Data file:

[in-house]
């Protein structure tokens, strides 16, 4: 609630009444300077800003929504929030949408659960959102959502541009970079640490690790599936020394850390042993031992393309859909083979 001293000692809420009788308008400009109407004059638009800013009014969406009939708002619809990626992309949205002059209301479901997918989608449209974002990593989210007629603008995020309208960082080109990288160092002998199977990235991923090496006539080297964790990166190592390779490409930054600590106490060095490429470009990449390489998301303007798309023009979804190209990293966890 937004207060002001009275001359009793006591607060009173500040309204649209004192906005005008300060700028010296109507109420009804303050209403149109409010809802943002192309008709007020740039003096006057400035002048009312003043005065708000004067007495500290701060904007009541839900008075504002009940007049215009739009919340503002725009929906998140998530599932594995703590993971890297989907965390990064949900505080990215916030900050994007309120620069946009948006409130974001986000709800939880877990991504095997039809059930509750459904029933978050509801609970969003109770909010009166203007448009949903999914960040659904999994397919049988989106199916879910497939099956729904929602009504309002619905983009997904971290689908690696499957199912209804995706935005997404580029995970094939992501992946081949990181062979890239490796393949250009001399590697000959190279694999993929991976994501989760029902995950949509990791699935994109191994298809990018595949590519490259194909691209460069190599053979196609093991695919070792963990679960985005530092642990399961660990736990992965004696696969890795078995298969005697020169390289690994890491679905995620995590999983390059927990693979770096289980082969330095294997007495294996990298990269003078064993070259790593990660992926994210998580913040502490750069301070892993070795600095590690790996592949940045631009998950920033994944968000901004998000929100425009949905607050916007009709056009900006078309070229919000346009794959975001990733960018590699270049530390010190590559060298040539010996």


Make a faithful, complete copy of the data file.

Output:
[in-house]
């Protein structure tokens, strides 16, 4: 609630009444300077800003929504929030949408659960959102959502541009970079640490690790599936020394850390042993031992393309859909083979 001293000692809420009788308008400009109407004059638009800013009014969406009939708002619809990626992309949205002059209301479901997918989608449209974002990593989210007629603008995020309208960082080109990288160092002998199977990235991923090496006539080297964790990166190592390779490409930054600590106490060095490429470009990449390489998301303007798309023009979804190209990293966890 937004207060002001009275001359009793006591607060009173500040309204649209004192906005005008300060700028010296109507109420009804303050209403149109409010809802943002192309008709007020740039003096006057400035002048009312003043005065708000004067007495500290701060904007009541839900008075504002009940007049215009739009919340503002725009929906998140998530599932594995703590993971890297989907965390990064949900505080990215916030900050994007309120620069946009948006409130974001986000709800939880877990991504095997039809059930509750459904029933978050509801609970969003109770909010009166203007448009949903999914960040659904999994397919049988989106199916879910497939099956729904929602009504309002619905983009997904971290689908690696499957199912209804995706935005997404580029995970094939992501992946081949990181062979890239490796393949250009001399590697000959190279694999993929991976994501989760029902995950949509990791699935994109191994298809990018595949590519490259194909691209460069190599053979196609093991695919070792963990679960985005530092642990399961660990736990992965004696696969890795078995298969005697020169390289690994890491679905995620995590999983390059927990693979770096289980082969330095294997007495294996990298990269003078064993070259790593990660992926994210998580913040502490750069301070892993070795600095590690790996592949940045631009998950920033994944968000901004998000929100425009949905607050916007009709056009900006078309070229919000346009794959975001990733960018590699270049530390010190590559060298040539010996």